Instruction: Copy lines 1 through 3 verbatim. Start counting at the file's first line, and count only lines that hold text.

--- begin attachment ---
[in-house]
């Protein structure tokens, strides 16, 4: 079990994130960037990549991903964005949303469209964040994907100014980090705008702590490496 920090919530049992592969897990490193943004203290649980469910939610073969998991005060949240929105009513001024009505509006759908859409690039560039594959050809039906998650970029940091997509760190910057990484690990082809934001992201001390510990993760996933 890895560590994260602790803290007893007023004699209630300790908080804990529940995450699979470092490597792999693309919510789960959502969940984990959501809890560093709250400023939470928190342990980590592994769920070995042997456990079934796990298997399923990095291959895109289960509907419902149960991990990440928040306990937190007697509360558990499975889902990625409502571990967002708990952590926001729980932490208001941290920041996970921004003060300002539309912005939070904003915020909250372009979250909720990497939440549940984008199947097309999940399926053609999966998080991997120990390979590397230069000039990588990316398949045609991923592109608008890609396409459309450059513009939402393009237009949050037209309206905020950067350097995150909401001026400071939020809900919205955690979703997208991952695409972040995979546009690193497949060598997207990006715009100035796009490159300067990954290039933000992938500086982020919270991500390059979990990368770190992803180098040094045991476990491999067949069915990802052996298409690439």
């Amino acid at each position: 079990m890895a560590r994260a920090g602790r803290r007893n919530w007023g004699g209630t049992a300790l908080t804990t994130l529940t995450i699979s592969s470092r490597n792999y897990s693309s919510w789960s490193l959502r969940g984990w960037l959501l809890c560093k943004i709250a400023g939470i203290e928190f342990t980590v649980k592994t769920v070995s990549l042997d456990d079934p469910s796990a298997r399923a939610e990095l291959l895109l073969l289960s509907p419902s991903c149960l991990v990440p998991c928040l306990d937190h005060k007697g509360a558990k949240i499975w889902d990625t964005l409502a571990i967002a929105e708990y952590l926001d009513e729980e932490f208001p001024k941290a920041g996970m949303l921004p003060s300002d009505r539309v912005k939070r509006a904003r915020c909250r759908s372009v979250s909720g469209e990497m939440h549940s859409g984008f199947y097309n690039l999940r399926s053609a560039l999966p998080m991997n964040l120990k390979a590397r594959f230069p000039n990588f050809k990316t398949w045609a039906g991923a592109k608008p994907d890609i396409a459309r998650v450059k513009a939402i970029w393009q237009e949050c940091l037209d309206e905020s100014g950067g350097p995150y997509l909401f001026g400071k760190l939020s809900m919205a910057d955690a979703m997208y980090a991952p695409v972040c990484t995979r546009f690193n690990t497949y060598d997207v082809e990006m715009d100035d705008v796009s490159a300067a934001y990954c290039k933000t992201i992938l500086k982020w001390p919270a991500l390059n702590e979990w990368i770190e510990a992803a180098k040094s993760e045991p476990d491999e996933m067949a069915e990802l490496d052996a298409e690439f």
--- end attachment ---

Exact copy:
[in-house]
């Protein structure tokens, strides 16, 4: 079990994130960037990549991903964005949303469209964040994907100014980090705008702590490496 920090919530049992592969897990490193943004203290649980469910939610073969998991005060949240929105009513001024009505509006759908859409690039560039594959050809039906998650970029940091997509760190910057990484690990082809934001992201001390510990993760996933 890895560590994260602790803290007893007023004699209630300790908080804990529940995450699979470092490597792999693309919510789960959502969940984990959501809890560093709250400023939470928190342990980590592994769920070995042997456990079934796990298997399923990095291959895109289960509907419902149960991990990440928040306990937190007697509360558990499975889902990625409502571990967002708990952590926001729980932490208001941290920041996970921004003060300002539309912005939070904003915020909250372009979250909720990497939440549940984008199947097309999940399926053609999966998080991997120990390979590397230069000039990588990316398949045609991923592109608008890609396409459309450059513009939402393009237009949050037209309206905020950067350097995150909401001026400071939020809900919205955690979703997208991952695409972040995979546009690193497949060598997207990006715009100035796009490159300067990954290039933000992938500086982020919270991500390059979990990368770190992803180098040094045991476990491999067949069915990802052996298409690439």
């Amino acid at each position: 079990m890895a560590r994260a920090g602790r803290r007893n919530w007023g004699g209630t049992a300790l908080t804990t994130l529940t995450i699979s592969s470092r490597n792999y897990s693309s919510w789960s490193l959502r969940g984990w960037l959501l809890c560093k943004i709250a400023g939470i203290e928190f342990t980590v649980k592994t769920v070995s990549l042997d456990d079934p469910s796990a298997r399923a939610e990095l291959l895109l073969l289960s509907p419902s991903c149960l991990v990440p998991c928040l306990d937190h005060k007697g509360a558990k949240i499975w889902d990625t964005l409502a571990i967002a929105e708990y952590l926001d009513e729980e932490f208001p001024k941290a920041g996970m949303l921004p003060s300002d009505r539309v912005k939070r509006a904003r915020c909250r759908s372009v979250s909720g469209e990497m939440h549940s859409g984008f199947y097309n690039l999940r399926s053609a560039l999966p998080m991997n964040l120990k390979a590397r594959f230069p000039n990588f050809k990316t398949w045609a039906g991923a592109k608008p994907d890609i396409a459309r998650v450059k513009a939402i970029w393009q237009e949050c940091l037209d309206e905020s100014g950067g350097p995150y997509l909401f001026g400071k760190l939020s809900m919205a910057d955690a979703m997208y980090a991952p695409v972040c990484t995979r546009f690193n690990t497949y060598d997207v082809e990006m715009d100035d705008v796009s490159a300067a934001y990954c290039k933000t992201i992938l500086k982020w001390p919270a991500l390059n702590e979990w990368i770190e510990a992803a180098k040094s993760e045991p476990d491999e996933m067949a069915e990802l490496d052996a298409e690439f």